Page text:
Get Better Customer Feedback With These 7 Battle-Tested Tips

In this post, you’ll get seven actionable ways to ask for quality customer feedback so you can decrease churn, increase sales, and build stronger relationships.

By Kristian Jonsson | Source Digital Doughnut

Have you ever been at a loss when trying to optimize your emails, your website, and other aspects of your business?

Of course, you have! We all have.

The frustration keeps building as you try to figure out what’s keeping you from seeing the results you were expecting, but you can’t seem to identify the problem.

This is where customer feedback comes to the rescue.

Learning about the goals and pains of your audience offers valuable insights that help you build stronger relationships, reduce churn and increase customer satisfaction.

And that’s exactly what I’m here to help you do today.

In this post, you’ll get seven actionable ways to ask for quality customer feedback so you can decrease churn, increase sales, and build stronger relationships.

Let’s start!

Looking for email marketing inspiration?

Feedback is a foundational requirement for optimizing your email marketing efforts.

Once you’ve learned what your customers want and how they want it delivered, it’s easier to increase sales through your email campaigns.

To help you do that, we’ve put together 11 of our favorite marketing emails you can swipe to inspire your email campaigns.

Preparing for feedback

Before you start asking for customer feedback, you need to define the purpose of the feedback.

What part of your business are you looking to optimize? Your customer journey? Your onboarding process? Your product?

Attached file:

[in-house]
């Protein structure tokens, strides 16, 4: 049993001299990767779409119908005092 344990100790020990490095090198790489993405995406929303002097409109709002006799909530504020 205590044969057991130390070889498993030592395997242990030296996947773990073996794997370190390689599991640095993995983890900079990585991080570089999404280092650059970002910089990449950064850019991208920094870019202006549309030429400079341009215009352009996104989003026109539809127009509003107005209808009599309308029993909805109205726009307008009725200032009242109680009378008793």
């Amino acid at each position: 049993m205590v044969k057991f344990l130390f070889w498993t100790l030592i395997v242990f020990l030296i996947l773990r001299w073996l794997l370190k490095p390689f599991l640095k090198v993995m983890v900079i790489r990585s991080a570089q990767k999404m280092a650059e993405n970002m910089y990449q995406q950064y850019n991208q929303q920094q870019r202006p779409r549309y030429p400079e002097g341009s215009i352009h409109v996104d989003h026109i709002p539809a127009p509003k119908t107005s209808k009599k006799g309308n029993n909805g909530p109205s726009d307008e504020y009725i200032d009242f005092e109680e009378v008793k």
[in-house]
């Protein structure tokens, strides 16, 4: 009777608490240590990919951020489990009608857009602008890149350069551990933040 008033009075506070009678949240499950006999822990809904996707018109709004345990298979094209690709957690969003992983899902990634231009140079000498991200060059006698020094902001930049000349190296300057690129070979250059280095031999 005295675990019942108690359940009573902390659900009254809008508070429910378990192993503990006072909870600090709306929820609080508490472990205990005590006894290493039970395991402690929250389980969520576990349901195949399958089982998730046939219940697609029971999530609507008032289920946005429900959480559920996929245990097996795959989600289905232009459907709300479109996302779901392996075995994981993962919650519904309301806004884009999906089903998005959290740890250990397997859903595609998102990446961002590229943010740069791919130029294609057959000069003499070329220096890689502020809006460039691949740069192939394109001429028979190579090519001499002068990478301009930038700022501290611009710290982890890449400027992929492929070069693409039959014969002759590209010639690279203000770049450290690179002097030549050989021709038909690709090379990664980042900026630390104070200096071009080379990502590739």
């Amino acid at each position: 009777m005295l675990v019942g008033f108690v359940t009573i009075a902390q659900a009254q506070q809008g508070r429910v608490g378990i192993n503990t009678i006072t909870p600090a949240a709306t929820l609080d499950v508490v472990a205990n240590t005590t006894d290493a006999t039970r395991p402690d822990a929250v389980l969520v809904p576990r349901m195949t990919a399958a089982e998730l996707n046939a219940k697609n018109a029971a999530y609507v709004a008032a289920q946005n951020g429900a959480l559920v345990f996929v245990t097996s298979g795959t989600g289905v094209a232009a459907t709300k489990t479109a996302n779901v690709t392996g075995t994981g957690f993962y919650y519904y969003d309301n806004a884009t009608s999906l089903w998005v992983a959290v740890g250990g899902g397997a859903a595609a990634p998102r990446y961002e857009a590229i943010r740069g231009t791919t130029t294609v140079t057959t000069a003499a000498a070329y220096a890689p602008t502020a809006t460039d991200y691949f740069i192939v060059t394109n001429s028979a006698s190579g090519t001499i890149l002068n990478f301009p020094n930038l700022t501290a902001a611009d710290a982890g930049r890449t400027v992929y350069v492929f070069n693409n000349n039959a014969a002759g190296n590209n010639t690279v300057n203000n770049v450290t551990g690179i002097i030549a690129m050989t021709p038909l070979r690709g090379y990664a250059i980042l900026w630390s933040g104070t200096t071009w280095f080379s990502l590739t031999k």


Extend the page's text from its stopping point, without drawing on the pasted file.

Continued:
Once you’ve identified this, you can move on to the next question:

How will you use your collected data?

This is where you define how you’ll use your data to improve on your chosen area. Which in turn will help you develop the right customer feedback questions that will give you the answers you need.

Lastly, you need to figure out what channel to use. What audience are you looking to collect feedback from?

It’s important to mention here your customers aren’t the only valuable source of feedback. You can also turn to potential customers on third party platforms such as social media, or even reach out to lost customers via email.

Now that we’ve gotten the preparation out of the way, we can move on to the fun part — asking for feedback.

1. Optimize your checkout process through customer feedback

One of the most important processes on your website is your checkout process.

This is where visitors go from potential customers to paying customers. Visitors adding items to their cart does not entail a purchase (as much as we might want it to).

The average cart abandonment rate for online shopping carts is 67.45 percent. That’s potential revenue right out the window.

Some of the reasons people opt out before completing their purchase are complicated checkout processes, not enough payment options, obligatory registration, and so on.

While cart abandonment is inevitable for many businesses, there’s one thing you can do to reduce it:

Ask users why they’re not completing their order.

Okay, it’s a little more complicated than that, but you get my point.